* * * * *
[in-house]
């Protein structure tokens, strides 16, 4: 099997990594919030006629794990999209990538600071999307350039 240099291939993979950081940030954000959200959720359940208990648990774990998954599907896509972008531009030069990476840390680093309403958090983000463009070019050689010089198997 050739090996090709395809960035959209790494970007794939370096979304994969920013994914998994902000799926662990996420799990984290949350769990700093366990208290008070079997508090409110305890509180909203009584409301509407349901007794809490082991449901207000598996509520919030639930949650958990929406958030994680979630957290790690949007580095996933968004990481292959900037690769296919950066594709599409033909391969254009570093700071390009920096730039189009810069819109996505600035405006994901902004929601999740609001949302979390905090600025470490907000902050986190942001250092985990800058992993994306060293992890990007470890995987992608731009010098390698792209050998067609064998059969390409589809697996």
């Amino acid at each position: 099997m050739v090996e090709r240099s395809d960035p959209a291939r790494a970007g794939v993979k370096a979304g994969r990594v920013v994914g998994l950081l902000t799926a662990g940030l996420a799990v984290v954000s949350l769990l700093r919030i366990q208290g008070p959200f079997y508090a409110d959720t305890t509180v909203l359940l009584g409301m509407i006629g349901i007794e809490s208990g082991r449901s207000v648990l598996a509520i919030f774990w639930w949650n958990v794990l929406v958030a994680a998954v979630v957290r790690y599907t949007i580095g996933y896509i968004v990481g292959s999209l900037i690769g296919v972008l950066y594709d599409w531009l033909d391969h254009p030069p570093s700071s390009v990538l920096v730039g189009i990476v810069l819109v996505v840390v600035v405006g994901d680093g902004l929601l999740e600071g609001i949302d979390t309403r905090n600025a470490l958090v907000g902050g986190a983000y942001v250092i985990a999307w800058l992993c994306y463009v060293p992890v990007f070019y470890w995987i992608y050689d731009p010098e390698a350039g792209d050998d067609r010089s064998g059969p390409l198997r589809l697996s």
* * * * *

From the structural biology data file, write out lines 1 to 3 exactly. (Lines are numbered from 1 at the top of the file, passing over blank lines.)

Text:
[in-house]
């Protein structure tokens, strides 16, 4: 099997990594919030006629794990999209990538600071999307350039 240099291939993979950081940030954000959200959720359940208990648990774990998954599907896509972008531009030069990476840390680093309403958090983000463009070019050689010089198997 050739090996090709395809960035959209790494970007794939370096979304994969920013994914998994902000799926662990996420799990984290949350769990700093366990208290008070079997508090409110305890509180909203009584409301509407349901007794809490082991449901207000598996509520919030639930949650958990929406958030994680979630957290790690949007580095996933968004990481292959900037690769296919950066594709599409033909391969254009570093700071390009920096730039189009810069819109996505600035405006994901902004929601999740609001949302979390905090600025470490907000902050986190942001250092985990800058992993994306060293992890990007470890995987992608731009010098390698792209050998067609064998059969390409589809697996």
């Amino acid at each position: 099997m050739v090996e090709r240099s395809d960035p959209a291939r790494a970007g794939v993979k370096a979304g994969r990594v920013v994914g998994l950081l902000t799926a662990g940030l996420a799990v984290v954000s949350l769990l700093r919030i366990q208290g008070p959200f079997y508090a409110d959720t305890t509180v909203l359940l009584g409301m509407i006629g349901i007794e809490s208990g082991r449901s207000v648990l598996a509520i919030f774990w639930w949650n958990v794990l929406v958030a994680a998954v979630v957290r790690y599907t949007i580095g996933y896509i968004v990481g292959s999209l900037i690769g296919v972008l950066y594709d599409w531009l033909d391969h254009p030069p570093s700071s390009v990538l920096v730039g189009i990476v810069l819109v996505v840390v600035v405006g994901d680093g902004l929601l999740e600071g609001i949302d979390t309403r905090n600025a470490l958090v907000g902050g986190a983000y942001v250092i985990a999307w800058l992993c994306y463009v060293p992890v990007f070019y470890w995987i992608y050689d731009p010098e390698a350039g792209d050998d067609r010089s064998g059969p390409l198997r589809l697996s």